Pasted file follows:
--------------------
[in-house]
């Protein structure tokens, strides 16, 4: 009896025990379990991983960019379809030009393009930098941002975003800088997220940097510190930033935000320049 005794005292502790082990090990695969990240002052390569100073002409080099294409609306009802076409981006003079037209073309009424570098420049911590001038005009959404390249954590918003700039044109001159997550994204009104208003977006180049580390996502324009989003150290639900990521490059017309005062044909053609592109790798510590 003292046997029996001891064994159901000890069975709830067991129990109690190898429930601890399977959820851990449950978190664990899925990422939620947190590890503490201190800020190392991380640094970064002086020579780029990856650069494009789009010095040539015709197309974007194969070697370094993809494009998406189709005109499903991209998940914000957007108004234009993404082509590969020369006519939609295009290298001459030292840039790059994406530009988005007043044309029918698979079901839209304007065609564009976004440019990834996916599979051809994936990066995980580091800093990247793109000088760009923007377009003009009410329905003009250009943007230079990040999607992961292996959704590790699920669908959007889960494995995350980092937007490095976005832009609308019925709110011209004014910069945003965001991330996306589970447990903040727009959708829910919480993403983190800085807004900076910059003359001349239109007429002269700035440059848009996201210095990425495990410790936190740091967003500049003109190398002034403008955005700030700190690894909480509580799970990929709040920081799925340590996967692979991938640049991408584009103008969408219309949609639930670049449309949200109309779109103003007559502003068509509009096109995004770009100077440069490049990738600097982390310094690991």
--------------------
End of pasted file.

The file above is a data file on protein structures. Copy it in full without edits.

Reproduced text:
[in-house]
């Protein structure tokens, strides 16, 4: 009896025990379990991983960019379809030009393009930098941002975003800088997220940097510190930033935000320049 005794005292502790082990090990695969990240002052390569100073002409080099294409609306009802076409981006003079037209073309009424570098420049911590001038005009959404390249954590918003700039044109001159997550994204009104208003977006180049580390996502324009989003150290639900990521490059017309005062044909053609592109790798510590 003292046997029996001891064994159901000890069975709830067991129990109690190898429930601890399977959820851990449950978190664990899925990422939620947190590890503490201190800020190392991380640094970064002086020579780029990856650069494009789009010095040539015709197309974007194969070697370094993809494009998406189709005109499903991209998940914000957007108004234009993404082509590969020369006519939609295009290298001459030292840039790059994406530009988005007043044309029918698979079901839209304007065609564009976004440019990834996916599979051809994936990066995980580091800093990247793109000088760009923007377009003009009410329905003009250009943007230079990040999607992961292996959704590790699920669908959007889960494995995350980092937007490095976005832009609308019925709110011209004014910069945003965001991330996306589970447990903040727009959708829910919480993403983190800085807004900076910059003359001349239109007429002269700035440059848009996201210095990425495990410790936190740091967003500049003109190398002034403008955005700030700190690894909480509580799970990929709040920081799925340590996967692979991938640049991408584009103008969408219309949609639930670049449309949200109309779109103003007559502003068509509009096109995004770009100077440069490049990738600097982390310094690991």